Retailers in the cities almost always have limited storage space. With a perishable product, inventory management is absolutely critical. This is another area where both parties must work together where on time delivery of fresh trees is essential.
A retailer has every right to expect trees that are fresh, clean and unbroken. To accomplish this, retailers expect growers to have adequate yards and clean space to stack the trees. It is important that workers are instructed in proper handling and closely supervised during the processing of the trees.
For instance, a simple thing like watering tree piles during dry weather or protecting them from the sun with shade cloth will help maintain freshness. Not letting the baling crews tie off the string to the leader is another example. It causes far too many broken tops, which diminishes the value of the tree to the retailer. Being serious about proper tree handling reflects an awareness of the impact that it has on the final outcome.
And there is always the issue of freshness. Having fresh trees is so important that one can never say too much on the subject. Most independent retailers have sold fresh trees to replace ones purchased from a chain store that dried out. How many dissatisfied customers do they represent?
Both parties have a role to play in keeping the trees fresh as possible. Growers can make a huge difference by harvesting as close to shipping dates as logistics allow. In competitive terms, this is one area where the small grower does have a real advantage over the big growers and chain stores. By being smaller, they can reduce lead times for harvest and ship fresh cut trees to arrive just prior to the peak sales periods. During the final weeks before Christmas, freshness becomes as big an issue with the retail customer as does species or grade.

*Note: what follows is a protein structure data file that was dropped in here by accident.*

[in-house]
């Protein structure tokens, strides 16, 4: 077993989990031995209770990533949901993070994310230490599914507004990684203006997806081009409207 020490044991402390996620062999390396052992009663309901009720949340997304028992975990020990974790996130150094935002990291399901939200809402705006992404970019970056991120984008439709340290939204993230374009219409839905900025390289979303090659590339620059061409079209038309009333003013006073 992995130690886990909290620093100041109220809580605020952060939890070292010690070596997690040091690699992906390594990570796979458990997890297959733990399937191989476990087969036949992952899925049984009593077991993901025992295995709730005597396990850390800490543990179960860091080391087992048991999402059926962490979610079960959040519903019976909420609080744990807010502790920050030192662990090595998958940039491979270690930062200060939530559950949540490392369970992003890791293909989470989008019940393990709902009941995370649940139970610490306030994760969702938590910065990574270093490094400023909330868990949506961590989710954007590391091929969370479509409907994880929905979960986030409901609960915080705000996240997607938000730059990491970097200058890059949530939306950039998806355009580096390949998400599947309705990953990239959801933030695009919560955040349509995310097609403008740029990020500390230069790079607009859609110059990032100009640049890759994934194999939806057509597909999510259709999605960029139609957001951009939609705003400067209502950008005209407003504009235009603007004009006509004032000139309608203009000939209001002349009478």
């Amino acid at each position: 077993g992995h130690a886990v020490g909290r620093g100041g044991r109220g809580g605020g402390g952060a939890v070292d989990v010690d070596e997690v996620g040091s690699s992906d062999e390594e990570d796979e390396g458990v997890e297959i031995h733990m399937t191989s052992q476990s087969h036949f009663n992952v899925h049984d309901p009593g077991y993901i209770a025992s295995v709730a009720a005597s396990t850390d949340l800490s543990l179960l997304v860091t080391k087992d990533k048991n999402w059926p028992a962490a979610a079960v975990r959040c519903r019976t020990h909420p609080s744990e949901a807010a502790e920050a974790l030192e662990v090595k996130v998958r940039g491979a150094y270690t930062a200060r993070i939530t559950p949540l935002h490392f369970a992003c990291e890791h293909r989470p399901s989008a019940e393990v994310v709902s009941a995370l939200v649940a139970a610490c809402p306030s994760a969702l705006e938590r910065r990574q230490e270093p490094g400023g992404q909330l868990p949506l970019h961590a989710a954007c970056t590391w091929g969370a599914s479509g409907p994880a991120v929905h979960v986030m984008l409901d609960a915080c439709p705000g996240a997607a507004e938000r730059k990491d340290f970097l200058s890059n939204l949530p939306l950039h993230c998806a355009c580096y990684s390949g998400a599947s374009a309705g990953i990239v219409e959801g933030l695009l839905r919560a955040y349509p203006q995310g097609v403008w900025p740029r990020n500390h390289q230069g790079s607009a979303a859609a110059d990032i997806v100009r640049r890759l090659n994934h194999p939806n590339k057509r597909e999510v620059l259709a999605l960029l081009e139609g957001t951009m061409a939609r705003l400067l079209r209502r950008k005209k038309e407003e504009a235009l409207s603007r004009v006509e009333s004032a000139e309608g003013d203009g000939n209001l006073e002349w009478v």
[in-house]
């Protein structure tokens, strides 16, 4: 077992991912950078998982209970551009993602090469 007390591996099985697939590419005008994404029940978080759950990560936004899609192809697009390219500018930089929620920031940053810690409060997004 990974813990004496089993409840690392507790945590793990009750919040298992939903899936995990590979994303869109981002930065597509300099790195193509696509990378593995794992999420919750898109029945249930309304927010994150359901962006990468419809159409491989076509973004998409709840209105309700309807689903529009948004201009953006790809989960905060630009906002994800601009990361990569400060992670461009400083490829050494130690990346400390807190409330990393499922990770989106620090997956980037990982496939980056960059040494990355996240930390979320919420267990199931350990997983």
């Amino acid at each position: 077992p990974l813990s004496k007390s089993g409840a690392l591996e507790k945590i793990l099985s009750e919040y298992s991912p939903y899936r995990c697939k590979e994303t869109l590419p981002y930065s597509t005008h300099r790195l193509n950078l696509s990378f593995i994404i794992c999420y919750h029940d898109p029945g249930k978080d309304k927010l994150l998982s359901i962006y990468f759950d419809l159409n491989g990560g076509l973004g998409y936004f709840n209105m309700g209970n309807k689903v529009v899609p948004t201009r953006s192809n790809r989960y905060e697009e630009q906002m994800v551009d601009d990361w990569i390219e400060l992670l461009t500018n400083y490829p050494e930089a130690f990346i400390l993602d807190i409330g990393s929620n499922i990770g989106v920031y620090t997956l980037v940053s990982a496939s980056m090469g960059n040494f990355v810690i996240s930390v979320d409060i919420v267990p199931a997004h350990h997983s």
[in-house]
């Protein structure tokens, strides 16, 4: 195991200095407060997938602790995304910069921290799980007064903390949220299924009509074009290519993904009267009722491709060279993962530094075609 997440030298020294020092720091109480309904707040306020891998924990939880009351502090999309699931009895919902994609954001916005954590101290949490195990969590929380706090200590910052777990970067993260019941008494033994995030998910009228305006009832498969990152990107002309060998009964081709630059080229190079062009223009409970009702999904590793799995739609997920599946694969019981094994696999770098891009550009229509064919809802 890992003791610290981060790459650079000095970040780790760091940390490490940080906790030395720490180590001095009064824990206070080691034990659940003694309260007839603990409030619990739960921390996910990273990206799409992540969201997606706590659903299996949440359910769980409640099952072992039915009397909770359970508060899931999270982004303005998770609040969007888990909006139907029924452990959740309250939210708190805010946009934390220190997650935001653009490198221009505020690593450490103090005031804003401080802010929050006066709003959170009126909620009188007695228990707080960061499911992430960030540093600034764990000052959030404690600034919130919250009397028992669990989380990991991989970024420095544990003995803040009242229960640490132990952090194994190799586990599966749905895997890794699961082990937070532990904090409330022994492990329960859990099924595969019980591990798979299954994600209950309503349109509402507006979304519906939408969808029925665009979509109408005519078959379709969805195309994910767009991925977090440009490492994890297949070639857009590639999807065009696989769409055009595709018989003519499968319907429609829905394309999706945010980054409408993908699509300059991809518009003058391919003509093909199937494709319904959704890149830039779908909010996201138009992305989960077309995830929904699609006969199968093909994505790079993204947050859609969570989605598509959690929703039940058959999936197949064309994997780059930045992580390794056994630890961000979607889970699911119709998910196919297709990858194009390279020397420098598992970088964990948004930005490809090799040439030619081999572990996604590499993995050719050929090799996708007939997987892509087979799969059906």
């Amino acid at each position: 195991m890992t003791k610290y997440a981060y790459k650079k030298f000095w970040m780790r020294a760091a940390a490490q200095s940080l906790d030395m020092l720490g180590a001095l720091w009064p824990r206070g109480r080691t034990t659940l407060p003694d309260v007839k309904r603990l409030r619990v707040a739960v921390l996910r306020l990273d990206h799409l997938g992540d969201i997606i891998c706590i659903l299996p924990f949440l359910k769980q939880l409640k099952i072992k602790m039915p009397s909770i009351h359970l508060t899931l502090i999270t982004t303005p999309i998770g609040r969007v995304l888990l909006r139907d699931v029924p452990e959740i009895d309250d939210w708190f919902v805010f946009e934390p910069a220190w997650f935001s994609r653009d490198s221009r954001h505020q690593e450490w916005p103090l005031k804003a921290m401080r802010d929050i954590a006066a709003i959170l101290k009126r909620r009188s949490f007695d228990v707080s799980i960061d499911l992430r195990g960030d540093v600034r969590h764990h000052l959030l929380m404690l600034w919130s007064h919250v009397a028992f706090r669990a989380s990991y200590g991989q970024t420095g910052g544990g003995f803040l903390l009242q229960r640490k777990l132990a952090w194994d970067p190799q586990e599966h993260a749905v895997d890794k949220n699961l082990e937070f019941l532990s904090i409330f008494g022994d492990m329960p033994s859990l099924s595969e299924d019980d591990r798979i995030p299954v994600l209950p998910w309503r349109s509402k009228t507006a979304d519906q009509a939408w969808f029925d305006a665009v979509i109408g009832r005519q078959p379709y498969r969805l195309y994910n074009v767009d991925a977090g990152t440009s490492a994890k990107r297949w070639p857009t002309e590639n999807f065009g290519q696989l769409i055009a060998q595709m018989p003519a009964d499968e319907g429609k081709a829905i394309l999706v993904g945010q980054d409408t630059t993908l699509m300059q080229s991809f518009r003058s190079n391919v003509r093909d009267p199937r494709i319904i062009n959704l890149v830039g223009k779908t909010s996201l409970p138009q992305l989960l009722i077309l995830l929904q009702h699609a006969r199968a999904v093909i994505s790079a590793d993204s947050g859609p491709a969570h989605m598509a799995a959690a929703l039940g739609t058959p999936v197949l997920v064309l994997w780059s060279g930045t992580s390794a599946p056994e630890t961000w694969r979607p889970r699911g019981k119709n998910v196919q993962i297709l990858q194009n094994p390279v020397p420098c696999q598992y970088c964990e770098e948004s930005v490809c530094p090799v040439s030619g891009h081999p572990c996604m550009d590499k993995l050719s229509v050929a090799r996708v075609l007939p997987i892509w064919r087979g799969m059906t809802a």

Retailers need to pay close attention to storage methods as well as developing in-water display methods when possible. Covered storage and maintaining high moisture contents of trees sold in warm climates increase the chances of creating satisfied customers.
Quality and Size
Here again, the smaller grower seems to have a natural advantage. Retailers investing their own money should want to see the exact trees they will be buying. This is something that can't happen with most large growers.
Personal inspections will allow the retailer to visit the grower and to address any questions as to Awhat is a #1 and what is a #2 grade@, or Ais that a 6'-7' or a 7'- 8' tree?@ Such visits dramatically lessen the chances of problems following tree deliveries to retailers.
Retail customers have endured fairly relentless price increases over the last several years. As mentioned earlier, this is due to a variety of causes, but they all end up as part of the final consumer's bill.
It seems time to consolidate those gains and give the consumer a break from further increases to avoid further shrinkage of the market niche for independent retailers. Price fluctuations seem to run to extremes in agriculture and Christmas trees are no exception.
But growers who extract too much from buyers will find them seeking out cheaper suppliers at the first opportunity. The best arrangements are long term commitments of supply and stability of prices between established growers and retailers that do not follow the market to its extremes.
The independent, stand alone retail tree lot or choose and cut farm should be promoted as the archetypal ideals of where to buy a Christmas tree.
Ours is an industry that is 100% reliant on people maintaining their traditions. It must continue to emphasize the Christmas tradition to encourage families to shop for Real trees.
Unfortunately, promoting the Christmas tradition and the attributes of Real trees will not stop the gradual demise of the independent retailer. The structural difficulties are too great. And the price the industry will pay for that will be far greater than most imagine.
About the Author: Mark Rohlfs is the owner of Santa & Sons Christmas Trees (est. 1983), an independent retailer in Los Angeles and small Christmas tree grower located near Philomath, Oregon. Beginning in 1976, Mark was a principal in the Cone Tree Workers, a co-op crew providing field labor to Willamette Valley Christmas tree farms. Santa & Sons was named one of the city's five best tree lots by Los Angeles Magazine in 2002.